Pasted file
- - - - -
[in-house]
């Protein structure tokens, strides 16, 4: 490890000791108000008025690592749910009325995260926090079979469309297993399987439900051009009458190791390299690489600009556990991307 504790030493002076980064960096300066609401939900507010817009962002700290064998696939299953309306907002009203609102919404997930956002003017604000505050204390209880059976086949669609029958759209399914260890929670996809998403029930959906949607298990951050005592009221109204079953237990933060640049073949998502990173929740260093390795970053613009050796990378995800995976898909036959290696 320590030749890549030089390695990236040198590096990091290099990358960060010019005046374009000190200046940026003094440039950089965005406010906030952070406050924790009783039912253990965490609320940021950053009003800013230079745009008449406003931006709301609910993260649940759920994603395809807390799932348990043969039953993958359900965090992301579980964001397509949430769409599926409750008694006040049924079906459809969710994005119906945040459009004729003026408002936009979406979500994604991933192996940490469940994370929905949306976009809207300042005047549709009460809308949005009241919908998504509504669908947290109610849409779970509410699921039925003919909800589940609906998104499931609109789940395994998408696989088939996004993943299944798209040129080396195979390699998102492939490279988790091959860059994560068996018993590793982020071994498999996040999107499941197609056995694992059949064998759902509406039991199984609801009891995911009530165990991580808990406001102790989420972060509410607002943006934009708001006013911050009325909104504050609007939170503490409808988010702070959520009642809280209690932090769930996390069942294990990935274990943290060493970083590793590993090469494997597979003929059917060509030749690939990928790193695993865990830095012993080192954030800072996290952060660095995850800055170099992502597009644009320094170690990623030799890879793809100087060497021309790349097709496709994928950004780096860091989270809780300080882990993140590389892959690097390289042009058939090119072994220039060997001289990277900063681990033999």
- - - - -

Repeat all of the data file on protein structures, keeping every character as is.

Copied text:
[in-house]
């Protein structure tokens, strides 16, 4: 490890000791108000008025690592749910009325995260926090079979469309297993399987439900051009009458190791390299690489600009556990991307 504790030493002076980064960096300066609401939900507010817009962002700290064998696939299953309306907002009203609102919404997930956002003017604000505050204390209880059976086949669609029958759209399914260890929670996809998403029930959906949607298990951050005592009221109204079953237990933060640049073949998502990173929740260093390795970053613009050796990378995800995976898909036959290696 320590030749890549030089390695990236040198590096990091290099990358960060010019005046374009000190200046940026003094440039950089965005406010906030952070406050924790009783039912253990965490609320940021950053009003800013230079745009008449406003931006709301609910993260649940759920994603395809807390799932348990043969039953993958359900965090992301579980964001397509949430769409599926409750008694006040049924079906459809969710994005119906945040459009004729003026408002936009979406979500994604991933192996940490469940994370929905949306976009809207300042005047549709009460809308949005009241919908998504509504669908947290109610849409779970509410699921039925003919909800589940609906998104499931609109789940395994998408696989088939996004993943299944798209040129080396195979390699998102492939490279988790091959860059994560068996018993590793982020071994498999996040999107499941197609056995694992059949064998759902509406039991199984609801009891995911009530165990991580808990406001102790989420972060509410607002943006934009708001006013911050009325909104504050609007939170503490409808988010702070959520009642809280209690932090769930996390069942294990990935274990943290060493970083590793590993090469494997597979003929059917060509030749690939990928790193695993865990830095012993080192954030800072996290952060660095995850800055170099992502597009644009320094170690990623030799890879793809100087060497021309790349097709496709994928950004780096860091989270809780300080882990993140590389892959690097390289042009058939090119072994220039060997001289990277900063681990033999």